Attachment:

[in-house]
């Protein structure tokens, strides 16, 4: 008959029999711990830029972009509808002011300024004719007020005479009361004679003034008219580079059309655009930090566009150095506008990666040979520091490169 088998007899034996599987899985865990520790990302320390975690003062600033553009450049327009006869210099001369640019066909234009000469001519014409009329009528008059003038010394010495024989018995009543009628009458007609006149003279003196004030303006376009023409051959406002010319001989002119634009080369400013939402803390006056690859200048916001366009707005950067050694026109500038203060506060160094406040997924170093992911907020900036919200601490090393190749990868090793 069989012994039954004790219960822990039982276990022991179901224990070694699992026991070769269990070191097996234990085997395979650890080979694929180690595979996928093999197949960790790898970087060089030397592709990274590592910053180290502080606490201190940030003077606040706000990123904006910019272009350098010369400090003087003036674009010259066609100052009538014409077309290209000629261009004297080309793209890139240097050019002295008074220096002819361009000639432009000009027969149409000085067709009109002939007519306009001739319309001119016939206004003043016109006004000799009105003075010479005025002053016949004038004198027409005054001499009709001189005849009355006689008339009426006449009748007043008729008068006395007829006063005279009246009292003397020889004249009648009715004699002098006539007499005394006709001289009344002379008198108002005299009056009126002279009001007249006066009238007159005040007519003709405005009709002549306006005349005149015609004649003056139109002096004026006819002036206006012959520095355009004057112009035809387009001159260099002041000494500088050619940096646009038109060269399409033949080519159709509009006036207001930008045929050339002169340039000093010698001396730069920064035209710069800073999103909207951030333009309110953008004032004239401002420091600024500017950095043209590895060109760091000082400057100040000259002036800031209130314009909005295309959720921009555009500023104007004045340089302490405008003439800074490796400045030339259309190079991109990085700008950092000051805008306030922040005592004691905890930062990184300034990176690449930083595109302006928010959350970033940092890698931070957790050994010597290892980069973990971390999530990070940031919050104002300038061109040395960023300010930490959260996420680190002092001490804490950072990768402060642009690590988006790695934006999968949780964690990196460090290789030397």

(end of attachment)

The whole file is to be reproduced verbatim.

[in-house]
């Protein structure tokens, strides 16, 4: 008959029999711990830029972009509808002011300024004719007020005479009361004679003034008219580079059309655009930090566009150095506008990666040979520091490169 088998007899034996599987899985865990520790990302320390975690003062600033553009450049327009006869210099001369640019066909234009000469001519014409009329009528008059003038010394010495024989018995009543009628009458007609006149003279003196004030303006376009023409051959406002010319001989002119634009080369400013939402803390006056690859200048916001366009707005950067050694026109500038203060506060160094406040997924170093992911907020900036919200601490090393190749990868090793 069989012994039954004790219960822990039982276990022991179901224990070694699992026991070769269990070191097996234990085997395979650890080979694929180690595979996928093999197949960790790898970087060089030397592709990274590592910053180290502080606490201190940030003077606040706000990123904006910019272009350098010369400090003087003036674009010259066609100052009538014409077309290209000629261009004297080309793209890139240097050019002295008074220096002819361009000639432009000009027969149409000085067709009109002939007519306009001739319309001119016939206004003043016109006004000799009105003075010479005025002053016949004038004198027409005054001499009709001189005849009355006689008339009426006449009748007043008729008068006395007829006063005279009246009292003397020889004249009648009715004699002098006539007499005394006709001289009344002379008198108002005299009056009126002279009001007249006066009238007159005040007519003709405005009709002549306006005349005149015609004649003056139109002096004026006819002036206006012959520095355009004057112009035809387009001159260099002041000494500088050619940096646009038109060269399409033949080519159709509009006036207001930008045929050339002169340039000093010698001396730069920064035209710069800073999103909207951030333009309110953008004032004239401002420091600024500017950095043209590895060109760091000082400057100040000259002036800031209130314009909005295309959720921009555009500023104007004045340089302490405008003439800074490796400045030339259309190079991109990085700008950092000051805008306030922040005592004691905890930062990184300034990176690449930083595109302006928010959350970033940092890698931070957790050994010597290892980069973990971390999530990070940031919050104002300038061109040395960023300010930490959260996420680190002092001490804490950072990768402060642009690590988006790695934006999968949780964690990196460090290789030397």